A handful of schools are increasingly dominating Scholarship exams - and most of those schools are in Auckland, new figures show.
The Qualifications Authority statistics show the same eight schools have topped the exams for two years running but last year increased their share of the awards from one in five to one in four.
Of the eight schools, only Wellington College and Burnside High School in Christchurch are from outside Auckland. The Auckland schools are Auckland and Mount Albert grammar schools, Westlake Boys' High School and Macleans, Rangitoto and St Cuthbert's colleges.
Last year, 256 schools averaged 13 scholarship awards each but the eight schools walked away with between 81 and 178 awards each, and together accounted for 26 percent of the Scholarships.
Post Primary Teachers Association (PPTA) principals' council president Alan Vester said the results showed schools were becoming increasingly polarised and could fuel parents' fears.
"There's a concern from parents if they don't get their students into one of those schools, then in fact in some ways they're not giving them the very best opportunity. And that's a concern. Really the mantra should be every school's a great school."
Bigger schools, more resources
The schools which did well in Scholarship tended to have enough students and resources to run special classes for their Scholarship candidates, Mr Vester said.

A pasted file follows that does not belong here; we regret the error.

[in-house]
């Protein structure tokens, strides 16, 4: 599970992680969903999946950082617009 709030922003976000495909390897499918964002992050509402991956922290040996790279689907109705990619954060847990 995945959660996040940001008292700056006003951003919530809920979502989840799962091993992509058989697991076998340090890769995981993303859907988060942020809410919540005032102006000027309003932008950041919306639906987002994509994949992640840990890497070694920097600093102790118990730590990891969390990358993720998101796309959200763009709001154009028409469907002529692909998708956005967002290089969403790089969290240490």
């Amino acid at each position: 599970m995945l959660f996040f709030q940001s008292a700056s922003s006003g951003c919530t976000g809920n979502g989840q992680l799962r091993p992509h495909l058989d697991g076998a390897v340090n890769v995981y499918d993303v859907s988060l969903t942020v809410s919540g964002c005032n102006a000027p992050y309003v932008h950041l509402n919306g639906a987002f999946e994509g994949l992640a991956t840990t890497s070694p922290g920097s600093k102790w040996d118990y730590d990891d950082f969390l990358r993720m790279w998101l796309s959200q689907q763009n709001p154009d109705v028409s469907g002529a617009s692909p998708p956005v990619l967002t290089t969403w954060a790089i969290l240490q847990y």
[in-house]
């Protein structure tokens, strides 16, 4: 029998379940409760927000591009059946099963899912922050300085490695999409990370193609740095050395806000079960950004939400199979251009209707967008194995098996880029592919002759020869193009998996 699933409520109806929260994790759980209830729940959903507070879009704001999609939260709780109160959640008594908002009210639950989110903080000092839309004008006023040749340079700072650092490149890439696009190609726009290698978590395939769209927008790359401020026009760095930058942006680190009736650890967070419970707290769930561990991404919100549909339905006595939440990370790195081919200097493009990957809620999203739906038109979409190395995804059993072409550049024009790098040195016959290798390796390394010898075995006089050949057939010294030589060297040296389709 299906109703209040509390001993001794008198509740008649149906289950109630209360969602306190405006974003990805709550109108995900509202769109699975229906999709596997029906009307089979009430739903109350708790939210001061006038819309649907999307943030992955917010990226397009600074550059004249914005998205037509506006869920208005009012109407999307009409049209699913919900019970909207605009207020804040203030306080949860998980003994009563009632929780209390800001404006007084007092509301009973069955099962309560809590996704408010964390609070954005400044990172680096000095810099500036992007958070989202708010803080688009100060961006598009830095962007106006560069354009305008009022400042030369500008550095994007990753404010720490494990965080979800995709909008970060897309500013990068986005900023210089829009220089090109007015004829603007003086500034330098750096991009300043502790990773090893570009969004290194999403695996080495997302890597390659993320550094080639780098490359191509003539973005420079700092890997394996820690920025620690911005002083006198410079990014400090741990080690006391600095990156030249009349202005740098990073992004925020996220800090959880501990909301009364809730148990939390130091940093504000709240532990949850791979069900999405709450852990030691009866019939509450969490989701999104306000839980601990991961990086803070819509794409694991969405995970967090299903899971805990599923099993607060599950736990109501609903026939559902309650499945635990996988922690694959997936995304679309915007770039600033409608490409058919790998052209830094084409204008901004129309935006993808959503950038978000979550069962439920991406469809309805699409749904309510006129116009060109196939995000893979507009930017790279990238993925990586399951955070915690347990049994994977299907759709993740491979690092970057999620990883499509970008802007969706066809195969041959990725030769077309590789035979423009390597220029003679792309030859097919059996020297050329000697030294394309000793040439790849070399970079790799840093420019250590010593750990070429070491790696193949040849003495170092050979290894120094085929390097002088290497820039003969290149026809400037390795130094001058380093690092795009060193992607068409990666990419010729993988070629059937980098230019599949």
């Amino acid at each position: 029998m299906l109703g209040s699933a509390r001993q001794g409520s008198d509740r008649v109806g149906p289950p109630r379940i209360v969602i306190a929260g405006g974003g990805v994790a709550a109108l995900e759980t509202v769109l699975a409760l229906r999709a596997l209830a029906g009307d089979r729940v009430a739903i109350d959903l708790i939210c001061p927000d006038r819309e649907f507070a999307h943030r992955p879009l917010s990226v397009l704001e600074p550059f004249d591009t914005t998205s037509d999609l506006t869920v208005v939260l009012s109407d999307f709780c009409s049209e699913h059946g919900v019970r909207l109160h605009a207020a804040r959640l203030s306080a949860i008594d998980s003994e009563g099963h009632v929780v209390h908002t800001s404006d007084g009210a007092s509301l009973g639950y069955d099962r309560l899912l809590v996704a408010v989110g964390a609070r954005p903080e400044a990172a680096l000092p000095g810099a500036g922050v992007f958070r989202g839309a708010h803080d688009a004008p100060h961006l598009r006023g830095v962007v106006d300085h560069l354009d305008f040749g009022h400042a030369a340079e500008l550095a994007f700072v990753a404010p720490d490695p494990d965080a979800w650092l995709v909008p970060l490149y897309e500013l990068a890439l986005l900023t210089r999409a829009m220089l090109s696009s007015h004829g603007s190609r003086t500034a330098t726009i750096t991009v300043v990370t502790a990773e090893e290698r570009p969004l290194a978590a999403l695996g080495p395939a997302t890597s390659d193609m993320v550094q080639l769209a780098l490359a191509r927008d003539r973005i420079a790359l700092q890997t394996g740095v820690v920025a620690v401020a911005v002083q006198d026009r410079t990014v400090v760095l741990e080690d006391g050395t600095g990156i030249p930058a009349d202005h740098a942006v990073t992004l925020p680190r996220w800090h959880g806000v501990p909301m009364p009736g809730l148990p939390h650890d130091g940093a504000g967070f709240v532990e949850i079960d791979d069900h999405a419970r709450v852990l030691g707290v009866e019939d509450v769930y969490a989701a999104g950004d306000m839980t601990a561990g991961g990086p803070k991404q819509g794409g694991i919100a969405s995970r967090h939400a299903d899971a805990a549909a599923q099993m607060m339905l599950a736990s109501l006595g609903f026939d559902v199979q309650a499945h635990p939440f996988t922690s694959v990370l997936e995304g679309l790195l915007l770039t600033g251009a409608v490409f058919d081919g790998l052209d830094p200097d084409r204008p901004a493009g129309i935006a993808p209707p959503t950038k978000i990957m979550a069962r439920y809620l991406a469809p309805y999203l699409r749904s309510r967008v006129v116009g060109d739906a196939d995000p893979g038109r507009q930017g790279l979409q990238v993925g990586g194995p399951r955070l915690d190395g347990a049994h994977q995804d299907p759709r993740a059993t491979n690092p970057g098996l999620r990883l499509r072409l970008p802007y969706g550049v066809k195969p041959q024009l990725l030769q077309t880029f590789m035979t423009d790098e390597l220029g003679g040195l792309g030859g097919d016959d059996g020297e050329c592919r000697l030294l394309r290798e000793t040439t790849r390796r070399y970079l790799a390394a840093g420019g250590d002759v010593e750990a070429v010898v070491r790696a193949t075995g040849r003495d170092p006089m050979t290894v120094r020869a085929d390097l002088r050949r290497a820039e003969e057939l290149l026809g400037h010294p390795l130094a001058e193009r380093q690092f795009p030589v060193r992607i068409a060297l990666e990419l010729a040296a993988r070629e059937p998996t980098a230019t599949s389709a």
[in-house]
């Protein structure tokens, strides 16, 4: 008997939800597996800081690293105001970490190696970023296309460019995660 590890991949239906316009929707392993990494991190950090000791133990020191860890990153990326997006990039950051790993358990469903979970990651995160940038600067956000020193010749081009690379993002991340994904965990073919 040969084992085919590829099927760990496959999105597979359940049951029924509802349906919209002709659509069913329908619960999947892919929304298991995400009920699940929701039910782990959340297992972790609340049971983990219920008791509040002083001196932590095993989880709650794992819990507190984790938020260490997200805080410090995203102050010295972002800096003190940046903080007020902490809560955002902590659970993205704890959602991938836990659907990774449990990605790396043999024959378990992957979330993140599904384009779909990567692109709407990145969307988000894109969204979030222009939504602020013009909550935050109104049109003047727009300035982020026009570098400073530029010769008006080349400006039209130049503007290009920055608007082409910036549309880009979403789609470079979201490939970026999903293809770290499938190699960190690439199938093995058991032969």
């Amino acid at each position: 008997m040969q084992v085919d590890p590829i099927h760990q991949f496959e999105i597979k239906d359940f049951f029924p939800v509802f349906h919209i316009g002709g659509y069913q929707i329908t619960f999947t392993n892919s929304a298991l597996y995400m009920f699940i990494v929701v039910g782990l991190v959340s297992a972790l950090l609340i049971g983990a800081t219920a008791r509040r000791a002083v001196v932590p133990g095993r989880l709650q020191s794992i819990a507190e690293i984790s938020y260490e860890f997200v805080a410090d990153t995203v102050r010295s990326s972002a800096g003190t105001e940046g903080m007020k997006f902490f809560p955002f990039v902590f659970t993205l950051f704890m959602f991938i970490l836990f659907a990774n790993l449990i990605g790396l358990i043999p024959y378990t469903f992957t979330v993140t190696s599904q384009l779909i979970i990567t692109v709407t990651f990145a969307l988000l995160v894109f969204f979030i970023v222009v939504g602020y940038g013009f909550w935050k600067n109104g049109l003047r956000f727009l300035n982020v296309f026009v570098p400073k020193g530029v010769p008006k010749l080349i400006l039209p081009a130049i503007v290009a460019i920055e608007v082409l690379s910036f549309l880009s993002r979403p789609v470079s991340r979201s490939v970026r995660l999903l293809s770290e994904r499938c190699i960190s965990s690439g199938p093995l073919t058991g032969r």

The results also showed a growing polarisation between schools.
"We've seen that with the number of students in the different decile-ranged schools - the decrease (top results in) in the lower decile and the increase in the number in the higher decile schools," he said.
Wellington College had the most awards in each of the past three years but headmaster Roger Moses questioned whether the results indicated a disparity.
"It may do that but I think that there's a disparity clearly between some schools of similar sizes, some schools which perhaps have a more of a specific emphasis on Scholarship and others that don't."
Many schools were focused on Education Review Office and government priorities, such as increasing achievement of level two of the National Certificate of Educational Achievement, rather than on Scholarship, Mr Moses said.
Secondary Principals Association president Tom Parsons said the results were a good thing.
"The schools that concentrate on Scholarship passes, be that for advertising or marketing or extending the top tier of students, it's great to see and it's great to see that those schools that are putting the time, the money, the resourcing and the effort into it, are getting better at it," he said.